Living in Croatia?
Transportation in Croatia
Air Travel Is Largely Aimed at Tourists
Most expats arrive in Croatia by plane, at one of the country’s five international airports. These are located in Dubrovnik, Rijeka (or rather on the nearby island of Krk), Split, Zadar, and, of course, Zagreb. Many international flights are seasonal, though, mostly during the summer season. However, Split Airport offers flight connections to Germany and Italy all year round. Most other international flights outside the vacation season start and land in Zagreb.
Zagreb Airport, aka Pleso Airport, is Croatia’s busiest international transportation hub. There are regular flights to Austria, Belgium, Denmark, France, Germany, Italy, Kosovo, Macedonia, the Netherlands, Russia, Serbia, Spain, Switzerland, Turkey, and the UK. Again, you are able to choose among more destinations during the summer months. Throughout the year, flights to Frankfurt, Munich, London, Paris and Vienna are especially frequent.
Zagreb Airport is situated about 17 km from the city center, in the suburb of Pleso (hence the alternative name). It is easy to get there via an airport shuttle from the central bus station on Marin Držíc Avenue. Due to the high number of passengers (nearly 2.6 million in 2015), a second terminal is currently under construction. The project, worth 2.5 million HRK, is expected to be completed at the end of 2016. Local authorities are hoping to see Zagreb Airport become an important regional hub, which hopefully will lead to a wider range of international flights to and from Zagreb once Terminal 2 is finished.
Traveling by Rail Can Be Inefficient
Within Croatia, there are also domestic flights, e.g. from Split to Zagreb. However, travel by bus or train is far cheaper. Unfortunately, the railway network in Croatia is not particularly efficient. There are international rail connections to Austria, Germany, Hungary and Slovenia.
However, the interior railway routes are somewhat lacking. Northern and eastern Croatia profit from a major east-west link between Dobova (on the Slovene border) to Tovarnik (in the Serbian border region), which includes Zagreb as an essential stop. On the other hand, train connections to and within Dalmatia are not nearly as good.
Since much of the railway infrastructure is in dire need of modernization, trains often travel at low speeds. Though they can be rather slow, they are nonetheless fairly clean and mostly on time. If you are looking for a particular train connection, please check the website of Croatian Railways.
Buses Are a Better Option
Due to the above mentioned disadvantages of train travel within Croatia, residents and visitors alike tend to prefer going by bus or coach. Intercity buses are often faster than the respective train connections, and the well-developed market for coach travel includes a variety of providers with relatively comfortable buses and fairly inexpensive tickets.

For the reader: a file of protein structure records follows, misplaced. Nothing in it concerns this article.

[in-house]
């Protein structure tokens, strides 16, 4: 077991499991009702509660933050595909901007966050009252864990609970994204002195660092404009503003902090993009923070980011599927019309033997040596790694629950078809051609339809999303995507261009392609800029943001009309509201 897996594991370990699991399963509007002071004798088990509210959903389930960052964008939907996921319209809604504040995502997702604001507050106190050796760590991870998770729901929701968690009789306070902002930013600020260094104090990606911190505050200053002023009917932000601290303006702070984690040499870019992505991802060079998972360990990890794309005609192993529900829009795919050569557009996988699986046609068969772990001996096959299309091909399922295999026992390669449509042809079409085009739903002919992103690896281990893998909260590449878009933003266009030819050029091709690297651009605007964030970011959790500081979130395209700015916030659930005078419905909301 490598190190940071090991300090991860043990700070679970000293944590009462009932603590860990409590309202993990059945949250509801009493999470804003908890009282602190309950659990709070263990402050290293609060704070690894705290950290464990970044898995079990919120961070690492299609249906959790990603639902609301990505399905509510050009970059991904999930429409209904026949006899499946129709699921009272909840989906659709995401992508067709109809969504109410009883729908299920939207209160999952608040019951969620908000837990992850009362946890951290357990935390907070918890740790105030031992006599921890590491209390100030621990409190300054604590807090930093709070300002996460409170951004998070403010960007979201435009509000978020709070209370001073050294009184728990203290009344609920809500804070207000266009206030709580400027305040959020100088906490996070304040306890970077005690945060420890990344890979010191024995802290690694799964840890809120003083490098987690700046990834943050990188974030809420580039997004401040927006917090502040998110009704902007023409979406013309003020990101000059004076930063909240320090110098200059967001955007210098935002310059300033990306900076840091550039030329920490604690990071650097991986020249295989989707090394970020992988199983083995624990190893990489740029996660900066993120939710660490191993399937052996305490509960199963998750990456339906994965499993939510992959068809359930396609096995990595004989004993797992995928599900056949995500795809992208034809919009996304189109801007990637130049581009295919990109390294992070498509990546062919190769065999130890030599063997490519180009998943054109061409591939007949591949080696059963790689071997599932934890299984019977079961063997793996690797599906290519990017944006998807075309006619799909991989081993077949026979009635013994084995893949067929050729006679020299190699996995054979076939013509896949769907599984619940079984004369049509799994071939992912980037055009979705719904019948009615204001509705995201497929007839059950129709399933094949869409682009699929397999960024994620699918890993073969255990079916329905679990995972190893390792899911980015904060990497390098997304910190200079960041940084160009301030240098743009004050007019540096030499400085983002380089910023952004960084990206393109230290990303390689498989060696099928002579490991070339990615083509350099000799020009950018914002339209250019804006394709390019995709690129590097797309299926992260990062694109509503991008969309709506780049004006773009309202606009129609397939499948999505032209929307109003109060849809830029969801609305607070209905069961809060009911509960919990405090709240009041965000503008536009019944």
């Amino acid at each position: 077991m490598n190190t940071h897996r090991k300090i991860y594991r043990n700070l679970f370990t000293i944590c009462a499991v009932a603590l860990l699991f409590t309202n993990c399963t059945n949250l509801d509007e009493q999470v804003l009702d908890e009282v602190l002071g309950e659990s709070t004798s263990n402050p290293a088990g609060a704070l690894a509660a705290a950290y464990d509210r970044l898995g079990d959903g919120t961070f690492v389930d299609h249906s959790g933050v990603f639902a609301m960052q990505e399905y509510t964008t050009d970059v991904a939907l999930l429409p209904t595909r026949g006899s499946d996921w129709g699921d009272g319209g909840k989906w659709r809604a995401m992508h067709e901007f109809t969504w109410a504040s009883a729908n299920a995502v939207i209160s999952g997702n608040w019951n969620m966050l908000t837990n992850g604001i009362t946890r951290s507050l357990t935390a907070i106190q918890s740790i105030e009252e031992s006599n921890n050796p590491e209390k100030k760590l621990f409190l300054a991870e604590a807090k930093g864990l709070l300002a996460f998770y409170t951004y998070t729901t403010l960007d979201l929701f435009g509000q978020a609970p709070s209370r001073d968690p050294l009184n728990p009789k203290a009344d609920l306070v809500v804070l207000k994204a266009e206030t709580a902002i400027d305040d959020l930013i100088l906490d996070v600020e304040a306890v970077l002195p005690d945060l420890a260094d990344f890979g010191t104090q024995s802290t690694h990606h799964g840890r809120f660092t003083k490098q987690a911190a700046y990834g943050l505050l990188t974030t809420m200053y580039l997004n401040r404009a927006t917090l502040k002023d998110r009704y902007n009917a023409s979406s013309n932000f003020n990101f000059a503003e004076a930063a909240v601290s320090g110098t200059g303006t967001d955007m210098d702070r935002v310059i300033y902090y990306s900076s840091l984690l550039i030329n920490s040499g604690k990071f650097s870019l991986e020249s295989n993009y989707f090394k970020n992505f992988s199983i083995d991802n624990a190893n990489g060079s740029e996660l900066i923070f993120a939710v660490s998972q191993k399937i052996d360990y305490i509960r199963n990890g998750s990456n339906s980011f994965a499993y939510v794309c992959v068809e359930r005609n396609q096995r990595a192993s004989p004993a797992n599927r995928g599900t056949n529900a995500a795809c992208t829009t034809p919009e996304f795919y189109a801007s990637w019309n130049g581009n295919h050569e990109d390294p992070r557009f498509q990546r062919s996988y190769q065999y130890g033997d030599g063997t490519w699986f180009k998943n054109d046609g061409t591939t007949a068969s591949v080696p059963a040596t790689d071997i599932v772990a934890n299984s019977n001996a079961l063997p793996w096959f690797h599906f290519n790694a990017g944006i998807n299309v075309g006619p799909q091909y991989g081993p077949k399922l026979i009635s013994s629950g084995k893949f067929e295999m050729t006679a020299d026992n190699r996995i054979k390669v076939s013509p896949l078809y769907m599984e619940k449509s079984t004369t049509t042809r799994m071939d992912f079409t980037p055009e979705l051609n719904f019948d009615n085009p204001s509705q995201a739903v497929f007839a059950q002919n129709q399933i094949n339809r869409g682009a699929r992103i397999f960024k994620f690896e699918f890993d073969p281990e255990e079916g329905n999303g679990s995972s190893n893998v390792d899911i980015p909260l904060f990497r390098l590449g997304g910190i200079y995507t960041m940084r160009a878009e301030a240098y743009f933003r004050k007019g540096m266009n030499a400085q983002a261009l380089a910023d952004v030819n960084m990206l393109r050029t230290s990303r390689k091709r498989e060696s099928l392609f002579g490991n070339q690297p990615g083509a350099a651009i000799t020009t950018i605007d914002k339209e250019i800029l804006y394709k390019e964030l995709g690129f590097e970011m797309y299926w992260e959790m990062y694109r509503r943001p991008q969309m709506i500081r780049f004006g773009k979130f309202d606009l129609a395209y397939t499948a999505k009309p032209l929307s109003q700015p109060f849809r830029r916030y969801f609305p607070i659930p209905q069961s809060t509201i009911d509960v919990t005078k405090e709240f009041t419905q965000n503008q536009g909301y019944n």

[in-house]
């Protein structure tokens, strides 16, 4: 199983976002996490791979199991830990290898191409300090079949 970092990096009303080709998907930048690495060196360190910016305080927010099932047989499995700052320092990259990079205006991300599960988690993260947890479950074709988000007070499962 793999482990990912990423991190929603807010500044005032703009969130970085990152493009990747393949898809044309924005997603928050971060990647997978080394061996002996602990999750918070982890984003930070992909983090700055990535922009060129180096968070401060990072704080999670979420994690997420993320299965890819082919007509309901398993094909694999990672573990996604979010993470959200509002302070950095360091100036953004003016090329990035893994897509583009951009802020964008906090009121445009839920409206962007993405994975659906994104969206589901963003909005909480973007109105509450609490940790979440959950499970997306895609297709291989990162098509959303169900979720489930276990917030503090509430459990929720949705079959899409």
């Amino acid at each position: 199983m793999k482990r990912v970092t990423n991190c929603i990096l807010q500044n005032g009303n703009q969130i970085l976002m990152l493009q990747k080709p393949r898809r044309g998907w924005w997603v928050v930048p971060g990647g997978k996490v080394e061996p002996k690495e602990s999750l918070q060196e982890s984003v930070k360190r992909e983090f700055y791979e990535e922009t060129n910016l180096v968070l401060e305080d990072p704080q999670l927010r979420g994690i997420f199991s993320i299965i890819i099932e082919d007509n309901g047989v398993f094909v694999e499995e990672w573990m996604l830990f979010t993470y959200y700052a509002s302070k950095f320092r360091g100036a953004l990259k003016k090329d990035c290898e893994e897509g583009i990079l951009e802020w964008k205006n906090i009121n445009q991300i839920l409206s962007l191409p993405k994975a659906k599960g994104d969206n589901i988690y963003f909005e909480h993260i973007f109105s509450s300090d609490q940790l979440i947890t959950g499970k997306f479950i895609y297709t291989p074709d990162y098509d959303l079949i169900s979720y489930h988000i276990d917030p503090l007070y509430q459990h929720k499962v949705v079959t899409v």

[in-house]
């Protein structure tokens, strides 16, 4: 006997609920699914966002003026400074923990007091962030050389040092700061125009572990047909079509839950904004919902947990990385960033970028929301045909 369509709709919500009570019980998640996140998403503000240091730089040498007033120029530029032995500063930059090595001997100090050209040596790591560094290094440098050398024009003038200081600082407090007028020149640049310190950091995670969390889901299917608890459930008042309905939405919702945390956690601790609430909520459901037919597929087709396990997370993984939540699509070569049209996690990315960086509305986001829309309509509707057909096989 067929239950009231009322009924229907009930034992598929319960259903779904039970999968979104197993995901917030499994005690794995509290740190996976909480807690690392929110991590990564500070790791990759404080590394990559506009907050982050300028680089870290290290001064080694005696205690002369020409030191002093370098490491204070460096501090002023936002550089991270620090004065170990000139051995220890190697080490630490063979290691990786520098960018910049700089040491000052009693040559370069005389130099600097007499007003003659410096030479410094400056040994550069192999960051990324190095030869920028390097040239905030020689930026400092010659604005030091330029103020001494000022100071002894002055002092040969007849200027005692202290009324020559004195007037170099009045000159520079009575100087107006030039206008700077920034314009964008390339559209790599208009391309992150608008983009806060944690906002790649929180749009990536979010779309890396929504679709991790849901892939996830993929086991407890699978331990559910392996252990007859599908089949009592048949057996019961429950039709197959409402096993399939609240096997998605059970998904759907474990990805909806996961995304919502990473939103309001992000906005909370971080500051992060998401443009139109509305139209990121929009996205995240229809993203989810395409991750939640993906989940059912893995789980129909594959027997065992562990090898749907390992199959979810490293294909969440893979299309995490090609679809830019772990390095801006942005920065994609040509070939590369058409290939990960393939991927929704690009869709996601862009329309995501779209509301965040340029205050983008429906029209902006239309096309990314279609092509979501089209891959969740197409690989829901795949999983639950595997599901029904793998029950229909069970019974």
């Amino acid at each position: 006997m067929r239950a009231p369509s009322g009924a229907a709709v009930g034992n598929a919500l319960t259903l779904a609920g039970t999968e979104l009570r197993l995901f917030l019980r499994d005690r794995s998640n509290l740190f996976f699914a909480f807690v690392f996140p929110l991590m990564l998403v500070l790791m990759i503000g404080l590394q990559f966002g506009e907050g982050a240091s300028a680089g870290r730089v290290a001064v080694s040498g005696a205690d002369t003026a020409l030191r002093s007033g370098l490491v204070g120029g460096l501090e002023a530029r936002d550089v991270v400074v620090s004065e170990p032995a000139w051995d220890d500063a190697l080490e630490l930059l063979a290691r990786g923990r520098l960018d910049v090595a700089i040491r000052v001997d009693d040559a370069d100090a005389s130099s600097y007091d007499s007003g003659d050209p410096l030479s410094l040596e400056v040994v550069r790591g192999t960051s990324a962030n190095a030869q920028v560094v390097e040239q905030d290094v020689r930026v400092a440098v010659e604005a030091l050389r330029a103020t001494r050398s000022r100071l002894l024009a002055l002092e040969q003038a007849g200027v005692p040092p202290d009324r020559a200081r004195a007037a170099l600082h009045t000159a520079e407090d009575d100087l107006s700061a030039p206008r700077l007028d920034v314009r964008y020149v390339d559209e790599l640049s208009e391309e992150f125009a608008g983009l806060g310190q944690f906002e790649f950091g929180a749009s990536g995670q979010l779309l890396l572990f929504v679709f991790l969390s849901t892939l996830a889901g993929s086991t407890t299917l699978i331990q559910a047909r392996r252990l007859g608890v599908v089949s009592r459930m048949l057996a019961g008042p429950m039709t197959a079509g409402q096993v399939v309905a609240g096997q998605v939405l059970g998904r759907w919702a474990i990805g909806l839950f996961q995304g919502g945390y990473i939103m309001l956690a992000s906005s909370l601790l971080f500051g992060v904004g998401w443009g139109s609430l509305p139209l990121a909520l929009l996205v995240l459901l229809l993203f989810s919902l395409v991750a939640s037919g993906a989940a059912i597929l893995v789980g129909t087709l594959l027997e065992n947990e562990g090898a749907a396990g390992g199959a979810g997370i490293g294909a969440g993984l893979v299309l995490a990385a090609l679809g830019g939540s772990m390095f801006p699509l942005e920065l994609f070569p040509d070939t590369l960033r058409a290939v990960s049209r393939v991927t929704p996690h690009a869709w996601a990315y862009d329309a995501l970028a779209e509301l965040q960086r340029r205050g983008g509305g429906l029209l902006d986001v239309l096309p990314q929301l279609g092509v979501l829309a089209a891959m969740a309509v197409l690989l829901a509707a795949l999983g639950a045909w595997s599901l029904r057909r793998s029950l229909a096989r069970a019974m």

The main hub for intercity bus travel is the Central Bus Station in Zagreb. It also features an adjacent tourist office, and its homepage provides an up-to-date timetable, as well as contact information/directions, in English.
Major bus companies (which also offer some online information in English and/or German) include:
In addition to planes, buses, and trains, ferries also belong to Croatia’s public transportation network. There are large Adriatic seaports in Ploče and Rijeka (especially for cargo traffic), and important passenger ports in Split and Zadar. International car ferries will bring you and your vehicle to Ancona or Bari on the Italian side of the Adriatic Sea.
There are many more local ferry routes to Croatia’s numerous islands in the Mediterranean. In summer, these routes are mostly aimed at tourists while visitors in winter might quickly notice that the ferries now cater to residents of the larger islands who commute to work or school on the mainland. The national ferry company operating along the Croatian coast is called Jadrolinija.
Driving in Croatia
If you prefer being independent of public transportation, you are probably interested in driving in Croatia. The road network is generally well maintained, but rural roads can be rather narrow and curvy. In such areas, you should also beware of farm animals or local wildlife crossing the road — or simply standing in the middle of it. The Croatian highway and expressway system is quite modern and safe, though, and there are more new highways under construction.
Highways are easy to recognize: Their symbol is a white A on a green background (for autocesta), and they have numbers from 1 to11. Highways in Croatia are all toll roads, so you should have a major international credit card or enough cash (kuna or euros) at hand.
Unlike highways, Croatian expressways do not require you to pay any kind of fee. They are the most important state routes, e.g. D1 from Macelj, via Zagreb to Split, or D8 along the coast from Rijeka to Dubrovnik. More information on highways and expressways, including traffic and safety reports, can be found on the Hrvatske autoceste website.
If you are in Croatia for a short-term stay only, you can keep using your own driving license. After six to twelve months, however, you usually need to exchange your foreign driving permit for a Croatian one. To do this, you normally have to go to the nearest police station and bring along the following documents:
- your old driving license
- an official translation into Croatian
- a recent medical statement that you are fit to drive
- two recent passport photographs
- a completed application form
- fees (HRK 105)
However, before you go to exchange your driving license, do check with the local police or with your embassy in Croatia if any special requirements apply to license holders of a particular nationality.
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